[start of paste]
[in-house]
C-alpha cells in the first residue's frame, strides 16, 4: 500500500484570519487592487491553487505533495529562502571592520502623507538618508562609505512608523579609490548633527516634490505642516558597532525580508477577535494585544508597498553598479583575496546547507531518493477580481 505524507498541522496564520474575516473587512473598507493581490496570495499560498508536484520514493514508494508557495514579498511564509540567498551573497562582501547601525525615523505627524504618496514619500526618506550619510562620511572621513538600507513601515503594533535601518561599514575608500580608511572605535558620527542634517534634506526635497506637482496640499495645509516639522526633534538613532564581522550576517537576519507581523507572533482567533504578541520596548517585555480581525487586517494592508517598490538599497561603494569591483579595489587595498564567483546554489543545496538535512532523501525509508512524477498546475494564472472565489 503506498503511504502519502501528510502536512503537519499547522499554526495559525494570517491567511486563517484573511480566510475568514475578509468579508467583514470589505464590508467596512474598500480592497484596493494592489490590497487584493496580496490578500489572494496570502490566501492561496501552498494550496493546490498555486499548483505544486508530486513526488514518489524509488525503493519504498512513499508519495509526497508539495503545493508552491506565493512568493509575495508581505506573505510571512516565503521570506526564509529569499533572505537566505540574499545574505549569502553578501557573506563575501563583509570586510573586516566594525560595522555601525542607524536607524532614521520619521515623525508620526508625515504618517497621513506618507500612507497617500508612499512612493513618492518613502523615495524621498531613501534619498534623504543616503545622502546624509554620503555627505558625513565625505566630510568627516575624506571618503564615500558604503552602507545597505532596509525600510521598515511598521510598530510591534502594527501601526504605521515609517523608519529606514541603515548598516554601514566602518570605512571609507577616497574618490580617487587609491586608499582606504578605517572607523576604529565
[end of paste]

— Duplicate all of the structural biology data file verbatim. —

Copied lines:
[in-house]
C-alpha cells in the first residue's frame, strides 16, 4: 500500500484570519487592487491553487505533495529562502571592520502623507538618508562609505512608523579609490548633527516634490505642516558597532525580508477577535494585544508597498553598479583575496546547507531518493477580481 505524507498541522496564520474575516473587512473598507493581490496570495499560498508536484520514493514508494508557495514579498511564509540567498551573497562582501547601525525615523505627524504618496514619500526618506550619510562620511572621513538600507513601515503594533535601518561599514575608500580608511572605535558620527542634517534634506526635497506637482496640499495645509516639522526633534538613532564581522550576517537576519507581523507572533482567533504578541520596548517585555480581525487586517494592508517598490538599497561603494569591483579595489587595498564567483546554489543545496538535512532523501525509508512524477498546475494564472472565489 503506498503511504502519502501528510502536512503537519499547522499554526495559525494570517491567511486563517484573511480566510475568514475578509468579508467583514470589505464590508467596512474598500480592497484596493494592489490590497487584493496580496490578500489572494496570502490566501492561496501552498494550496493546490498555486499548483505544486508530486513526488514518489524509488525503493519504498512513499508519495509526497508539495503545493508552491506565493512568493509575495508581505506573505510571512516565503521570506526564509529569499533572505537566505540574499545574505549569502553578501557573506563575501563583509570586510573586516566594525560595522555601525542607524536607524532614521520619521515623525508620526508625515504618517497621513506618507500612507497617500508612499512612493513618492518613502523615495524621498531613501534619498534623504543616503545622502546624509554620503555627505558625513565625505566630510568627516575624506571618503564615500558604503552602507545597505532596509525600510521598515511598521510598530510591534502594527501601526504605521515609517523608519529606514541603515548598516554601514566602518570605512571609507577616497574618490580617487587609491586608499582606504578605517572607523576604529565